Recognizing Your Opportunity Costs

Every decision you make forces you to pass up one opportunity to pursue another opportunity.  The opportunity you pass up is the opportunity cost of choosing the other opportunity.  There will rarely be a case where you don’t have to sacrifice one thing to get another.  That’s where you have to weigh the opportunity costs and make a choice.  For instance, is a sure thing worth more than getting a shot at achieving your dreams?  Or is getting that chance, even if you don’t achieve it, worth more?  Whether you consciously recognize this decision-making process or not, you are doing it every-time you make a decision.

So how do you guarantee you make the right decisions?

Simply put, you can’t.  You cannot expect to always make the right decisions.  Sometimes, what seems like the right decision may in fact be the wrong decision, or vice versa.  Nevertheless, what you need to do first is think long and hard about what it is that you actually want out of life.  You need a vision.  You can think about this in a number of ways but I would suggest thinking as big as possible.  If you could have your perfect life what would it look like and what would you need?  Where do you want to live?  How much money do you need?  Do you want to get married?  Do you want to have kids?  Do you want to travel?  Do you want to have flexible work hours?  Do you want to be financially independent?  Be as specific as possible but realize you can always change your mind later.  This may or may not be an easy exercise but it is an extremely important step in this process.  Once you’ve figured out what you want the rest of this process becomes pretty simple, relatively speaking.

Now that you have a vision for your life, you can recognize the opportunity cost of your decisions.  Every decision from here on out must must be weighed against that vision and must also get you closer to that vision, otherwise, it’s a waste of your time, energy and resources.  For instance, if you wanted to lose weight to become healthier and more energetic, do you think going out every night drinking and partying would get you closer to, or farther away from, that vision?  Obviously, it’s getting you farther away.  That’s a pretty simple example but illustrates the concept.  The opportunity cost of going out drinking and partying every night, is not being able to lose weight in order to have more energy and live a healthier lifestyle.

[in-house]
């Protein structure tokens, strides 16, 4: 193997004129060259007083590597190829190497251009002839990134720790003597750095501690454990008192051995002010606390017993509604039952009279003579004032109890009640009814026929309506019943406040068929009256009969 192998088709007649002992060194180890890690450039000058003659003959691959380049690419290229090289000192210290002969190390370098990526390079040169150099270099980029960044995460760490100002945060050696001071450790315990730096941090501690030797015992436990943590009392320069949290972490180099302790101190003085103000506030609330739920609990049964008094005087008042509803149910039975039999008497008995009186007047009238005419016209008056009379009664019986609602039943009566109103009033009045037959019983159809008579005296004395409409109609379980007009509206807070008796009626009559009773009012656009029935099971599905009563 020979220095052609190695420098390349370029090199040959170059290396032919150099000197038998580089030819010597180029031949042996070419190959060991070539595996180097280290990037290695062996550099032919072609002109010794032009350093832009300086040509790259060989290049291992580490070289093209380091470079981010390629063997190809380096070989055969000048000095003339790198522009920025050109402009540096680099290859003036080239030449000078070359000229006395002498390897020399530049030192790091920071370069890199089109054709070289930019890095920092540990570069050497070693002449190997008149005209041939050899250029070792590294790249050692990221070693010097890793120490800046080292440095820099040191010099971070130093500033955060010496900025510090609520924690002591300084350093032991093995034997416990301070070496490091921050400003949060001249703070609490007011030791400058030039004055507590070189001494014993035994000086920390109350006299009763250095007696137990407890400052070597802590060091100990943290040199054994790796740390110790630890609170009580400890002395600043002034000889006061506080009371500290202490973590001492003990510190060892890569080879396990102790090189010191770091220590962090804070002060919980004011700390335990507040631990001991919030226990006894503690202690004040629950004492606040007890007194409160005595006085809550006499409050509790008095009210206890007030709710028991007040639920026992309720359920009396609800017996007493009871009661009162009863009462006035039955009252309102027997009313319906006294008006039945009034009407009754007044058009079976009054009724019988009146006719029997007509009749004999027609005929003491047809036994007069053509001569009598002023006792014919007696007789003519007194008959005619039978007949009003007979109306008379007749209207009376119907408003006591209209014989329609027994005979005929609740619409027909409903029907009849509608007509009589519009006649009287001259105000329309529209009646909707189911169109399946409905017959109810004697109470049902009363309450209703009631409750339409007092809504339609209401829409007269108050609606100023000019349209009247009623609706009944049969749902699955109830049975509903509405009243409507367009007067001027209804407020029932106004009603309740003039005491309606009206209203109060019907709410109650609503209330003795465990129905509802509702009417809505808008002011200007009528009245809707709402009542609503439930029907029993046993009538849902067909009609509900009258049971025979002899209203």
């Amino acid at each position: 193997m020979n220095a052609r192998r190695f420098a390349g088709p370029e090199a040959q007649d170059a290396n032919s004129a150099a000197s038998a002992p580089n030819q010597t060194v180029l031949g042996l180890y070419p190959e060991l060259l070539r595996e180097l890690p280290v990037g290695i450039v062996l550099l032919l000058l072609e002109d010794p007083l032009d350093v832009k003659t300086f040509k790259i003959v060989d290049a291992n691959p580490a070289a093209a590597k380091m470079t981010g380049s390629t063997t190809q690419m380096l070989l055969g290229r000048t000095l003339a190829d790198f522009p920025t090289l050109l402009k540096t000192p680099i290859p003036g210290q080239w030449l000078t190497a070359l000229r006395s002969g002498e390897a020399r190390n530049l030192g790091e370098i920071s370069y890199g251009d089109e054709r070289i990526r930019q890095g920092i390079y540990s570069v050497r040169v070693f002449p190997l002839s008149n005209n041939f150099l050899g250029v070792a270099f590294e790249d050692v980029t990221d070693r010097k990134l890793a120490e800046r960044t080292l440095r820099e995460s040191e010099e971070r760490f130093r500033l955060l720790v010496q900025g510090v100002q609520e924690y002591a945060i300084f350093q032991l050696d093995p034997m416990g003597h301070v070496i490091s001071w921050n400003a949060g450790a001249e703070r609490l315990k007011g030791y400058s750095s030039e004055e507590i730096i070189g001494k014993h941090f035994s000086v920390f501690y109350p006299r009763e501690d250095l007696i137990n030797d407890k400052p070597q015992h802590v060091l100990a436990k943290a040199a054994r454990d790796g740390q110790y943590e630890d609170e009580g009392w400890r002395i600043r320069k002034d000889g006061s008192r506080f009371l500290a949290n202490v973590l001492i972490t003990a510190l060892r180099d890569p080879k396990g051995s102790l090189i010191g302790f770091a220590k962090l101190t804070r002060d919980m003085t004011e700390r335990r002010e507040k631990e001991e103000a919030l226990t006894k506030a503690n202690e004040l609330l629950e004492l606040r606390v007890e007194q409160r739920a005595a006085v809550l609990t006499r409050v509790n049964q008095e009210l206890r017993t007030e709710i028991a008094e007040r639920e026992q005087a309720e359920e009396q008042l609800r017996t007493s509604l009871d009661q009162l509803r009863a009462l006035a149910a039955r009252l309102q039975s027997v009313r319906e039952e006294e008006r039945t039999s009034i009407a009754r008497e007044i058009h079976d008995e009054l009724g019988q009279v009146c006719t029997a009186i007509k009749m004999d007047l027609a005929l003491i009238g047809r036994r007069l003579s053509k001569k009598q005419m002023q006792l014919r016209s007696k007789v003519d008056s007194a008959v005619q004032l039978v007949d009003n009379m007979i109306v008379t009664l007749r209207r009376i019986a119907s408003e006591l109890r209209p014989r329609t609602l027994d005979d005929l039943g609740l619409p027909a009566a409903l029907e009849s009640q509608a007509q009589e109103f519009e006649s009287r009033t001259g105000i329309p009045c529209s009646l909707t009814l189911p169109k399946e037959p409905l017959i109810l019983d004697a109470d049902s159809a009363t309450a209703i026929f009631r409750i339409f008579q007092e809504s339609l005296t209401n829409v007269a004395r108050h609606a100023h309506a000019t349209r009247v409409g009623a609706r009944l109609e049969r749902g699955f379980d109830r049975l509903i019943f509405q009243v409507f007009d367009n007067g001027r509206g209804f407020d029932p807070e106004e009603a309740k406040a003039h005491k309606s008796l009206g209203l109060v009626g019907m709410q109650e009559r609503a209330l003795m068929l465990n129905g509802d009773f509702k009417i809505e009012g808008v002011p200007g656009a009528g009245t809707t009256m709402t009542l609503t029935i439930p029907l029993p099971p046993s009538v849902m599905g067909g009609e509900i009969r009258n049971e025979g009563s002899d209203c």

So that’s all it comes down to.  To minimize your opportunity cost plug your decisions into the sentence below.  Keep in mind that “cost” does not necessarily mean money but rather the measure of what you will be giving up.  This could be measured in dollars but does not have to be.

The Opportunity Cost Decision Making Question:

If I do X will this get me closer to, or farther away from, the vision for my life, Y?

If you ask that question and the answer is “no” then don’t think any further.  It doesn’t matter how good of an opportunity it may appear to be, if it doesn’t fit into your vision then it doesn’t matter and you shouldn’t do it.  In other words, the opportunity cost is high.  On the other hand, if the answer is “yes” then you should get started right away.  The opportunity cost is low, so the sooner you get going the better.  What most people often miss is making their every day decisions based on the path to their goals.  They expect that one day they will just achieve what they’ve always dreamed of achieving as long as they work hard.  Honestly, that is foolish and stupid.  You need to have a plan and you need to have a purpose.  Nobody just wakes up one day and achieves their life’s vision without first putting in the work and effort it takes to get there.  Once you have a vision you can then create a plan.  The important thing is that the plans you create must always be made with the end in mind.

This is no guarantee that your vision will come true if you operate this way.  But I can promise you it won’t if you don’t do this.  So this is your only option.  To know your vision.  To keep that vision in the top of your mind at all times.  And to make every decision in your life based on reaching that vision.  This will keep you with laser-beam focus and will assure you the best opportunity to achieve what you’ve set out to achieve.

Happy Wednesday!


2 comments so far

  1. […] You can easily measure how serious you really are about something by how much you are willing to give up in order to have it.  While the thought of having to give something up, in order to let something else in, might spark some fear in you, accept this because it is a natural response to change.  The first reaction to change is always to resist.  The real problem arises when you let this resistance and fear make the decisions.  Stay focused on what it is that you really want.  Make you decisions based on positive things, like what you want, as opposed to negative things, like fear.  And remember, you should also consider the cost of not letting go – this is your opportunity cost (you may find it helpful to read about how to Recognize Your Opportunity Cost) […]

  2. Jason on

    In the Oppurtunity Cost Decision Making Question, where X maybe greater or less than Y, does that still mean that A+B=C???????

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